Lets look at those prefixes real quick on at the metric Prefixes. Just so you can get used to dealing with prefix conversions. How many M(something) are in 0.25 G(something)?

- G is the same as multiplying by 10$^9$
- M is the same as multiplying by 10$^6$,

Let's just focus on the prefixes for now and drop the "(something)",

$$(0.25) \text{G} = (x) \text{M}$$...is the same as,

$$(0.25) \times 10^9 = (x) 10^6$$$$x = \frac{(0.25)\times 10^9}{10^6} = (0.25)\times 10^{9-6}$$$$x = (0.25)\times 10^{3} = 0.25 \times 1000$$$$x = 250$$thus

$$0.25\text{G(something)} = 250\text{M(something)}$$What about $589\text{ n(something)}=x\text{ m(something)}$, what is $x$ in this case?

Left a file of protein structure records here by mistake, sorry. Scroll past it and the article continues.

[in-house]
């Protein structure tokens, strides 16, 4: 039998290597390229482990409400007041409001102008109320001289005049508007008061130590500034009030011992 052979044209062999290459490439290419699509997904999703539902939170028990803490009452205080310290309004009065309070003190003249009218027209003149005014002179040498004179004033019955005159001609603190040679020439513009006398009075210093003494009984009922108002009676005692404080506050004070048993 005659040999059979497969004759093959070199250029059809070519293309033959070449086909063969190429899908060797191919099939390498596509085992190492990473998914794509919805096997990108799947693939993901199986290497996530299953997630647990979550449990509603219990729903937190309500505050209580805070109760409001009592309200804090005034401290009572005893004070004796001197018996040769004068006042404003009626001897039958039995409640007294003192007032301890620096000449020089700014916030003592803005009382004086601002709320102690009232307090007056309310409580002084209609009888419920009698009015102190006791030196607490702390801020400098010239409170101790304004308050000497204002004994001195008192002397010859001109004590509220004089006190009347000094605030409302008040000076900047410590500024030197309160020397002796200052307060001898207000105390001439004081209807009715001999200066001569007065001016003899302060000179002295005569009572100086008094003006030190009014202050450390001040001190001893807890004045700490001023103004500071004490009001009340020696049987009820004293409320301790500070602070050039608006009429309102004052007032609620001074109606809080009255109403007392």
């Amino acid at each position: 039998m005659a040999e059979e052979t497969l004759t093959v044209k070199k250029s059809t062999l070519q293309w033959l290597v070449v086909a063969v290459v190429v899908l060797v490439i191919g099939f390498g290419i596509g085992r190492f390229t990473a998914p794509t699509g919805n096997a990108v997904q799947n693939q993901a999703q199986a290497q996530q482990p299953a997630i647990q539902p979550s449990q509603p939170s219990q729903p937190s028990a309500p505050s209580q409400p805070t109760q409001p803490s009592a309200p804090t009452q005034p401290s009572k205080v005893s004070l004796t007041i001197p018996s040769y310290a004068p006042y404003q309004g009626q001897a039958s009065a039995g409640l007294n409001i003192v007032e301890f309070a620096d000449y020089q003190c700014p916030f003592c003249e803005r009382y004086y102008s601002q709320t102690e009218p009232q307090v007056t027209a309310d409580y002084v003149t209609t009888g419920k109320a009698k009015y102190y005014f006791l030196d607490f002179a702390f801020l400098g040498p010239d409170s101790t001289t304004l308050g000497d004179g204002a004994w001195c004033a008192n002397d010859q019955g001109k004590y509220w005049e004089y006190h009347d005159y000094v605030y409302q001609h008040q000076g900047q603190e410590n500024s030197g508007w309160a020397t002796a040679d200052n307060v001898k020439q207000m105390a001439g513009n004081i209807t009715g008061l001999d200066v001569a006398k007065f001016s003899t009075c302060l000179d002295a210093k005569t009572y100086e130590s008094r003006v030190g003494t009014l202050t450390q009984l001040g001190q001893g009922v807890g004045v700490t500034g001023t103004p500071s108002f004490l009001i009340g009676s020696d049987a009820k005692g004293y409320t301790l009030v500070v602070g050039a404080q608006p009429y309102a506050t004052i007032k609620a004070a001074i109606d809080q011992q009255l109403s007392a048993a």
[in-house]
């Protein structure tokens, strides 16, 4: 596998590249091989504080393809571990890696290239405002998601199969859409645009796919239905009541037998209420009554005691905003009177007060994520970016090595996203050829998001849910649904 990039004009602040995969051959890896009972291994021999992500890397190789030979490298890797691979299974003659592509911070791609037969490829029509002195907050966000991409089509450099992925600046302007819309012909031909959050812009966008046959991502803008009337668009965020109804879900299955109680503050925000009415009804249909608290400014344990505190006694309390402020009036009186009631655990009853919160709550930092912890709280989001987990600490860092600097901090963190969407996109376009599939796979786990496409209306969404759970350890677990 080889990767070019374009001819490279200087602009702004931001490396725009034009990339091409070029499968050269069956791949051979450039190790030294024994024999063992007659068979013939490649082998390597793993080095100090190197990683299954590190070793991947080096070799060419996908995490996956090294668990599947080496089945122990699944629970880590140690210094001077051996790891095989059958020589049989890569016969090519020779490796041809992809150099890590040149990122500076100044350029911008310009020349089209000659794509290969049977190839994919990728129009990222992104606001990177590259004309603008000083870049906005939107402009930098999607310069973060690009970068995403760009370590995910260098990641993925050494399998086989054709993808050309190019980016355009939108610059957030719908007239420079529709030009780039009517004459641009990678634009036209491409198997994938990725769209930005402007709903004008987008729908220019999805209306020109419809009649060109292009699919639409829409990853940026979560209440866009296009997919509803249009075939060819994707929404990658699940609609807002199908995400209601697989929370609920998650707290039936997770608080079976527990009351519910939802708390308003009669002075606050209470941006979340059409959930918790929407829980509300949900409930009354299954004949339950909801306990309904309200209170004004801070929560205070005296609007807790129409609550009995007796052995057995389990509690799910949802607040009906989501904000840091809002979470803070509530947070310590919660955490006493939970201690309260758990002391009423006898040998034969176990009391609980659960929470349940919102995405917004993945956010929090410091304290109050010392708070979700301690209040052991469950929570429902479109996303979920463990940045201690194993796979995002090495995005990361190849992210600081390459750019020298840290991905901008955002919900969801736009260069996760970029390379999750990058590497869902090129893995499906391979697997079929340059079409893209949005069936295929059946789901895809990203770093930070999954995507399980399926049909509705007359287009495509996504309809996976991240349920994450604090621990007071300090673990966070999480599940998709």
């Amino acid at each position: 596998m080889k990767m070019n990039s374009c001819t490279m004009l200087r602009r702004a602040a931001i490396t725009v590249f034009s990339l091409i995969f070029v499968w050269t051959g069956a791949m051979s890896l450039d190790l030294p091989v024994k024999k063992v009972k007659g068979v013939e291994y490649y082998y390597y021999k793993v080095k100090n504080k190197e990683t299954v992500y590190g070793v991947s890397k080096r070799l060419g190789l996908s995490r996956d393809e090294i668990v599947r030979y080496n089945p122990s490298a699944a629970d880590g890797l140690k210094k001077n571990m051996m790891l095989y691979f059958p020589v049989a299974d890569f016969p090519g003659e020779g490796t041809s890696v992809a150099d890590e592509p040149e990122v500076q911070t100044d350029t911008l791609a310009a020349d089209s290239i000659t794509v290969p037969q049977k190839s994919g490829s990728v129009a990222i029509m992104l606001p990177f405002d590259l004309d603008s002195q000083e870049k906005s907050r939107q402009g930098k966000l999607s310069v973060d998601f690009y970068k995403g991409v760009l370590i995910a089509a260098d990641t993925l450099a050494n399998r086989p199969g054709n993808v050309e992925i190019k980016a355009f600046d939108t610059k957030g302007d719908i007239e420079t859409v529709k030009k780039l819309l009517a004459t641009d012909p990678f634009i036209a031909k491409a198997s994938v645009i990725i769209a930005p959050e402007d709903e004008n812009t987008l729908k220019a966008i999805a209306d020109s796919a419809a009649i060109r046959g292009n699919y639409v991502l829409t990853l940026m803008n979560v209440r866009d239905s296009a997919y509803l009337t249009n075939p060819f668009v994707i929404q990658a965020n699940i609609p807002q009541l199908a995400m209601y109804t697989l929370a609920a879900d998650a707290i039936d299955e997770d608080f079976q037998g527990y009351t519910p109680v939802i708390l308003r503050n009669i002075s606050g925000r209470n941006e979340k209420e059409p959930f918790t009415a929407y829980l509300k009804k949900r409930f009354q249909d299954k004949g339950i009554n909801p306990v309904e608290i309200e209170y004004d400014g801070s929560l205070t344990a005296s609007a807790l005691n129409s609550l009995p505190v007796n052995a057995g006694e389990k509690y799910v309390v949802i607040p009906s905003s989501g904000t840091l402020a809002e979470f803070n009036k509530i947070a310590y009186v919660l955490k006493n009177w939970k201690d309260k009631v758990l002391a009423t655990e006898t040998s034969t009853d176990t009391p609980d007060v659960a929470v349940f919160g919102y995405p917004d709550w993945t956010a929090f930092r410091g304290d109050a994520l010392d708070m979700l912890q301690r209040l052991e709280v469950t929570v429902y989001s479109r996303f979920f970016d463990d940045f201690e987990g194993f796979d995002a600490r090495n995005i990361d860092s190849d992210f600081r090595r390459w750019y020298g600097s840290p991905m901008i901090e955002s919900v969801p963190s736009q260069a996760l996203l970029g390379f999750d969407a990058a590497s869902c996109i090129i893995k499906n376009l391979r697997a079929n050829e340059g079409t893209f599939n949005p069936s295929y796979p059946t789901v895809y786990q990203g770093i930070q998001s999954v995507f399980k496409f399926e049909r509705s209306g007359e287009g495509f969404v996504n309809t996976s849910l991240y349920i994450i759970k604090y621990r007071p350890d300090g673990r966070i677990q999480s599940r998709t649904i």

...

$$589\text{ n(something)}=0.589\text{ m(something)}$$In most real world calculations the numbers we use are based on measured values. Things like force, velocity, length, strain, and stiffness are measurements and to make a measurement meaningful we need to use units and use a specific unit system.

At the beginning of this set of examples we are going to use the MKS metric system (see Units and Prefixes and Derived Units). That is to say that our base units are going to be meters (m) for length, kilograms (kg) for mass and seconds (s or sec) for time. These are base units as apposed to derived units such as newtons (N) for force or joules (J) for work. A derived unit is one that one that is made up of combinations of base units. Look at velocity for example. In the MKS system the velocity of a moving object is meters per second (m/s). That is how far (a length) the object moves in one second of time.